According to a new study from Fidelity Investments, nearly one in four people have a loan against their 401(k) right now. Here are five reasons why you shouldn’t do this:
- You’re likely to reduce or stop your contributions during payback. The Fidelity study says almost half of people who do a 401(k) loan reduce how much cash they stash for retirement while they’re repaying the loan. That’s because they’re struggling to make those payments back.
- The “Hey, I’m paying myself back” rationale isn’t so straightforward. You pay yourself back with after-tax money that then will be taxed again when you retire.
- If you do it once, you may do it again. You have a 50/50 chance of this being a case of wash, rinse and repeat, according to Fidelity.
- The real cost is opportunity. Taking the long view, the stock market has a lot more up years than down years. So if you’re not as invested in the market because you’ve reduced or stopped your contributions during payback, you’re missing a lot of the gain that takes place over time.
- The net effect is less for you in retirement. A 401(k) loan today means an enormous reduction in what you have to live on in retirement. So you’ll either have to work more years to make up for it or live a life that could put you in near-poverty during retirement.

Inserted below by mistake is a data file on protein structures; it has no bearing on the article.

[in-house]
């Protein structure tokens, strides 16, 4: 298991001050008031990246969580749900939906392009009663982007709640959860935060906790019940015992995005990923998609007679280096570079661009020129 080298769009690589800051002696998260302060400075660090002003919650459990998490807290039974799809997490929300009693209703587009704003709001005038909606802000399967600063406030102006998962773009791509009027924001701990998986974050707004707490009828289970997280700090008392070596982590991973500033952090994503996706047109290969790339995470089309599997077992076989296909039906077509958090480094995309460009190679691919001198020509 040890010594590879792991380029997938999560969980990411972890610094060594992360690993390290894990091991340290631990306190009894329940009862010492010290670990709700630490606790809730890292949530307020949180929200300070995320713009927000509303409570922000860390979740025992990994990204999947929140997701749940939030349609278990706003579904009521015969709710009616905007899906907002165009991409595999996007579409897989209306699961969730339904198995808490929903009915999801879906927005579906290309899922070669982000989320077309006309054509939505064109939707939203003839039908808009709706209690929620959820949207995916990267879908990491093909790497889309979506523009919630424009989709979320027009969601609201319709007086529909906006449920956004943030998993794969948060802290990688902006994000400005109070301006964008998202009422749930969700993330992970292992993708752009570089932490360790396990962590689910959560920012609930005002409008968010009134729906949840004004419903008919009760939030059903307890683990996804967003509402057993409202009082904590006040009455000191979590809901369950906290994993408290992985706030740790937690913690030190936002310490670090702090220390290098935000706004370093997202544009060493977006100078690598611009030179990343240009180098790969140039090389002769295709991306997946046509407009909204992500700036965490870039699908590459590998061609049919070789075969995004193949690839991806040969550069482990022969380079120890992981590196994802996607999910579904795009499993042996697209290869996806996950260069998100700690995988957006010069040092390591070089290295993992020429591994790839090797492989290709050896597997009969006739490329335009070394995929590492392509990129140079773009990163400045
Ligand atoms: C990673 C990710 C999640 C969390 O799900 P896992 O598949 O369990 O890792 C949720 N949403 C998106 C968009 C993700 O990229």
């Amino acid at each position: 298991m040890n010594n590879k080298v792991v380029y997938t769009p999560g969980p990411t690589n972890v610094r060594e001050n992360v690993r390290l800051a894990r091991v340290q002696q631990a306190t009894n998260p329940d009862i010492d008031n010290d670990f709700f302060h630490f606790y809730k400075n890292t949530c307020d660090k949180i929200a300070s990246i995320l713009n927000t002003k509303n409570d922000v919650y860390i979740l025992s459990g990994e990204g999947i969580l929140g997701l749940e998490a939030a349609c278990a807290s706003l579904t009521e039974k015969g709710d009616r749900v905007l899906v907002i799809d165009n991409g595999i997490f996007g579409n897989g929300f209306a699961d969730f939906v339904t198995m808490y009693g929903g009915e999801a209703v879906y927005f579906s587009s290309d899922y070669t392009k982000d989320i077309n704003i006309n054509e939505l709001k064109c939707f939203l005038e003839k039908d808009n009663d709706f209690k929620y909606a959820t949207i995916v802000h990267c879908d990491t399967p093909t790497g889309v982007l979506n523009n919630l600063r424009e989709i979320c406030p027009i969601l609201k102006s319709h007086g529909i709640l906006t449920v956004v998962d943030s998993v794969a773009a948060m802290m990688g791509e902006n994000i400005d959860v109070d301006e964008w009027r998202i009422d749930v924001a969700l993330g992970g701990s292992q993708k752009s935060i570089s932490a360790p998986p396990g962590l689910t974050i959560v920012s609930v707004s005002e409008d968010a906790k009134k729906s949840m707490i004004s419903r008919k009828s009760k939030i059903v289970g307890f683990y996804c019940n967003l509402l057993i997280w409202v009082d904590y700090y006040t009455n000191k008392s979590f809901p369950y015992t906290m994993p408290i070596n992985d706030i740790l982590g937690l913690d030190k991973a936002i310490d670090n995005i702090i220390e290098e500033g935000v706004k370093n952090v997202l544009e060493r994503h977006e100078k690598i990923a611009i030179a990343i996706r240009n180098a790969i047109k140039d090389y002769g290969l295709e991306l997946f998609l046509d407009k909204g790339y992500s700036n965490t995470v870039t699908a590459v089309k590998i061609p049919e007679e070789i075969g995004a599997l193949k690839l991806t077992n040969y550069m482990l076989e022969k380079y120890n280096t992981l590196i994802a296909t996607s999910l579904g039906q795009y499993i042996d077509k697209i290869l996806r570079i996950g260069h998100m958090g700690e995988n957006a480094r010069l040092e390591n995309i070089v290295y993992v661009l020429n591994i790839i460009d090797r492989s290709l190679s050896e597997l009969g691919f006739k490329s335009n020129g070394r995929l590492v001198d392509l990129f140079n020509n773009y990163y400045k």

Several years ago, when interest rates were at incredible lows, I was suggesting it might be OK to tap your 401(k) to secure a great mortgage or refi rate. But now I’ve come to a point where I wish you couldn’t get to that money at all. Because the temptation obviously is too great.
– Clark Howard — Save More, Spend Less, Avoid Rip-offs — for the Atlanta Bargain Hunter blog
Consumer expert Clark Howard’s column appears here each Thursday in conjunction with Deal Spotter, a weekly print section in The Atlanta Journal-Constitution. Find more answers to your consumer questions at Clark’s website.